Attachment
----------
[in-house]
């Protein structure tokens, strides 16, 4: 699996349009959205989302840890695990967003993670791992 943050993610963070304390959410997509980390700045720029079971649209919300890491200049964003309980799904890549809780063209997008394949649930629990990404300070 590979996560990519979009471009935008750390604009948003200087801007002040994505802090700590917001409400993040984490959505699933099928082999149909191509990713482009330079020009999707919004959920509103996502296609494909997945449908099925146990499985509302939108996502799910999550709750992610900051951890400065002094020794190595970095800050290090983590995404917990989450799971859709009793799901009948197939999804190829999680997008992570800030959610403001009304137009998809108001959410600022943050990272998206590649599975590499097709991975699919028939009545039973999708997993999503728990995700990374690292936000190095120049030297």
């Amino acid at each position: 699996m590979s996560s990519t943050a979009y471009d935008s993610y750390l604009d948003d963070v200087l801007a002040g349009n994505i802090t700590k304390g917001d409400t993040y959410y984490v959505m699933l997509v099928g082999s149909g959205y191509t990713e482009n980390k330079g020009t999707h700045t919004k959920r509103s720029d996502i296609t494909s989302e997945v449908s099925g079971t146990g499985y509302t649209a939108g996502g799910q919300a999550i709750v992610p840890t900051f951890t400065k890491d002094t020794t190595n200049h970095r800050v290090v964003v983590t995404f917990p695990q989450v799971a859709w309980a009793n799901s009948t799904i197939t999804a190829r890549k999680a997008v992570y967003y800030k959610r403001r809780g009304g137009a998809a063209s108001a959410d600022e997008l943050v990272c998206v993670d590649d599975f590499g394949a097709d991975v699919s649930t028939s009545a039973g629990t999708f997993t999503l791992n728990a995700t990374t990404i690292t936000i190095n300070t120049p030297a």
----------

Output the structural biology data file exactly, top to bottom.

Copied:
[in-house]
């Protein structure tokens, strides 16, 4: 699996349009959205989302840890695990967003993670791992 943050993610963070304390959410997509980390700045720029079971649209919300890491200049964003309980799904890549809780063209997008394949649930629990990404300070 590979996560990519979009471009935008750390604009948003200087801007002040994505802090700590917001409400993040984490959505699933099928082999149909191509990713482009330079020009999707919004959920509103996502296609494909997945449908099925146990499985509302939108996502799910999550709750992610900051951890400065002094020794190595970095800050290090983590995404917990989450799971859709009793799901009948197939999804190829999680997008992570800030959610403001009304137009998809108001959410600022943050990272998206590649599975590499097709991975699919028939009545039973999708997993999503728990995700990374690292936000190095120049030297």
């Amino acid at each position: 699996m590979s996560s990519t943050a979009y471009d935008s993610y750390l604009d948003d963070v200087l801007a002040g349009n994505i802090t700590k304390g917001d409400t993040y959410y984490v959505m699933l997509v099928g082999s149909g959205y191509t990713e482009n980390k330079g020009t999707h700045t919004k959920r509103s720029d996502i296609t494909s989302e997945v449908s099925g079971t146990g499985y509302t649209a939108g996502g799910q919300a999550i709750v992610p840890t900051f951890t400065k890491d002094t020794t190595n200049h970095r800050v290090v964003v983590t995404f917990p695990q989450v799971a859709w309980a009793n799901s009948t799904i197939t999804a190829r890549k999680a997008v992570y967003y800030k959610r403001r809780g009304g137009a998809a063209s108001a959410d600022e997008l943050v990272c998206v993670d590649d599975f590499g394949a097709d991975v699919s649930t028939s009545a039973g629990t999708f997993t999503l791992n728990a995700t990374t990404i690292t936000i190095n300070t120049p030297a």